UK frozen food in 2020: market growth and sustainability

A report by the British Frozen Food Federation (BFFF) reveals a significant growth rate of the frozen food sector in 2020. The report also suggests that the industry is addressing environmental issues such as food waste and energy efficiency.

According to a report by the British Frozen Food Federation (BFFF), the frozen food market was boosted by the pandemic lockdown in 2020, as consumer behaviour changed. Indeed, the frequency of shopping trips declined but basket spend was higher, and consumers were looking for products that would not spoil between shopping trips. 


Market data for frozen food in the UK [1] 


The retail market was valued at £7.21bn (8.4 bn euros) in 2020 growing by 13.8% year-on-year (£872m - 1.01 bn euros - in added value), whereas total grocery grew by 11.3%. The report highlights that the frozen food category showed the highest growth rate in 2020, just behind alcoholic beverages.

Nevertheless, the report highlights some variations across the nine categories of frozen food monitored (i.e. ice cream, confectionery, fish, meat and poultry, vegetables, potato products, ready meal, pizza and savoury foods). All categories have increased and six of them recorded double-digit growth in value. In particular, ice cream grew in value by 19.1% adding £207m (240.5m euros). Fish and savoury foods are the other two categories that have grown the most. 


Growth in value for nine frozen food categories [1]


The BFFF report also notes an increase in demand for online grocery shopping. The share of online frozen food sales grew from 9.5% before the pandemic to 14.4% by the end of 2020. The convenience of ordering from home appeals to a wide range of consumers. According to the report, the Generation Z demographic (those born between 1997 and 2012) are 23% more likely to consume frozen food, as they are attracted by the convenience and flavour of the growing range of frozen vegetarian and vegan products. Nevertheless, it is unclear whether the increase in online shopping for frozen food will remain in 2021.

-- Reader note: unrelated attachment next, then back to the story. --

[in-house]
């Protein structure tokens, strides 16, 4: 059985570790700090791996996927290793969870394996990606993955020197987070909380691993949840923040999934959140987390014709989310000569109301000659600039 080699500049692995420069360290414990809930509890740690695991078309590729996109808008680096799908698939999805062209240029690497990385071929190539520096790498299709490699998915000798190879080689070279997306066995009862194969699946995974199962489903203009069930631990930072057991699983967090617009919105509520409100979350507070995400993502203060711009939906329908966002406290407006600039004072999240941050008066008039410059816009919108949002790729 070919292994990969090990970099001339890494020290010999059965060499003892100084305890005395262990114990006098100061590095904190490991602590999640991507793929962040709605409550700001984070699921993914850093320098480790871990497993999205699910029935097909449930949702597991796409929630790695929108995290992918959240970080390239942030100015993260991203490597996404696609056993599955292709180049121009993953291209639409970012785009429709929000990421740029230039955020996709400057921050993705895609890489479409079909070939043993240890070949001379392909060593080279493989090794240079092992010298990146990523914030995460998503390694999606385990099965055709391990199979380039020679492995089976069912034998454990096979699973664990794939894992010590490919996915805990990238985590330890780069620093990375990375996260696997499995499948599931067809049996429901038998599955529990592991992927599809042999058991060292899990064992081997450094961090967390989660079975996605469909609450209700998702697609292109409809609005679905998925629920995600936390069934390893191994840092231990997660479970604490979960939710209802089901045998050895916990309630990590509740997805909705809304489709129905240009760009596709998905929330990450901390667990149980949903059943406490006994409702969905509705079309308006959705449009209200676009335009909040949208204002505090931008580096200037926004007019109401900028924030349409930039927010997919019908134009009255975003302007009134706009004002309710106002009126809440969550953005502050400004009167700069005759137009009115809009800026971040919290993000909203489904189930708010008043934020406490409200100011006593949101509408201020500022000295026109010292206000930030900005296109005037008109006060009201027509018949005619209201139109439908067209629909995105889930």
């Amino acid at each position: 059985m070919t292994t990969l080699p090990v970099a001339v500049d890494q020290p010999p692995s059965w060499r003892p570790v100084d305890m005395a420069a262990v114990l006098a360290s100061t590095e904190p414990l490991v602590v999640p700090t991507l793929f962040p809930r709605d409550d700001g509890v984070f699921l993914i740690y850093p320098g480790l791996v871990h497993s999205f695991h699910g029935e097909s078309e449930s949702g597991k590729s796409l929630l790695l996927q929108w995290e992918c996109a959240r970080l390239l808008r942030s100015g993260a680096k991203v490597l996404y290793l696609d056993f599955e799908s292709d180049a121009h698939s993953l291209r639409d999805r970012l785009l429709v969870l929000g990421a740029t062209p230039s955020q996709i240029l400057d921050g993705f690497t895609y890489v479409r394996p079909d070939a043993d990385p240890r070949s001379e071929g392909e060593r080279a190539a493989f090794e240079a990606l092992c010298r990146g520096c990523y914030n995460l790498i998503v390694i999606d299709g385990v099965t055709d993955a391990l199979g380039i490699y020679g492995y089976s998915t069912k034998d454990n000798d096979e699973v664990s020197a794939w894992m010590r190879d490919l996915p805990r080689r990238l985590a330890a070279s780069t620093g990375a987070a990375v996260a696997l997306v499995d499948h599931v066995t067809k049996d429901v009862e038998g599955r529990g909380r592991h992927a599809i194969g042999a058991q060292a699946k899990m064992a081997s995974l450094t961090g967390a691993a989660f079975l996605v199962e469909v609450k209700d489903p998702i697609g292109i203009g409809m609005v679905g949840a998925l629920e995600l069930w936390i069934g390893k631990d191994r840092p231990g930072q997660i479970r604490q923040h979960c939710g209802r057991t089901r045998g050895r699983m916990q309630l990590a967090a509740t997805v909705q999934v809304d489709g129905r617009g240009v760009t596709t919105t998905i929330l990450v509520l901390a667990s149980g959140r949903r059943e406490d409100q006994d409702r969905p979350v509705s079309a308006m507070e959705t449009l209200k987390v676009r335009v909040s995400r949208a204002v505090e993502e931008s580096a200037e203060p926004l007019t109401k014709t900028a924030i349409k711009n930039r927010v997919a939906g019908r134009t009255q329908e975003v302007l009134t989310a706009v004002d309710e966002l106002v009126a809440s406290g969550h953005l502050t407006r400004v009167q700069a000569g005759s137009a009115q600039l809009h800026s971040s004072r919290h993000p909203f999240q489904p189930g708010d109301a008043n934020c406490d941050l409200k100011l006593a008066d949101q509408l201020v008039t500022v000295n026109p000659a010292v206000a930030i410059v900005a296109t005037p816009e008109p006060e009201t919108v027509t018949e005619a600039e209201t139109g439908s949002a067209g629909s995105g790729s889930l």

Frozen food and sustainability [1, 2] 


According to a study published in Science in 2018, food losses along the supply chain and consumer waste are responsible for 6% of global greenhouse gas emissions. [2] Consequently, the frozen food industry needs to educate consumers who seek to reduce their impact on the environment of the role that frozen food can play. 



According to a 2019 research conducted by Manchester University in collaboration with two industry leaders, families created almost half less food waste when cooking with frozen food than with fresh ingredients. In a more recent consumer survey conducted by a BFFF corporate member, half of respondents said frozen food helped reduce food waste. Nevertheless, the authors of the BFFF report acknowledge that manufacturing, storing and transporting frozen food is an energy- intensive process. In a previous study, the average specific energy consumption of UK cold stores storing frozen food was estimated at 71.5 kWh/m3/year. [3] (Study available for download from FRIDOC here)


Many players in the industry are already undertaking initiatives to reduce their impact on the environment, namely by building cold stores with a reduced energy consumption. In 2020, the UK Cold Chain Federation issued a guide to help industry players maximise energy efficiency in cold stores. Their recommendations include reducing heat loads through better insulation, reducing air infiltration, proper maintenance of refrigeration systems, etc. [4] The guide can be downloaded free of charge from the UK Cold Chain Federation website here, or from FRIDOC.




[1] British Frozen Food Federation. Frozen Food Report 2021.


[3] Specific energy consumption values for various refrigerated food cold stores. Proceedings of the 24th IIR International Congress of Refrigeration: Yokohama, Japan, August 16-22, 2015. Available for download from FRIDOC:

[4] Energy efficiency in cold stores: a practical guide.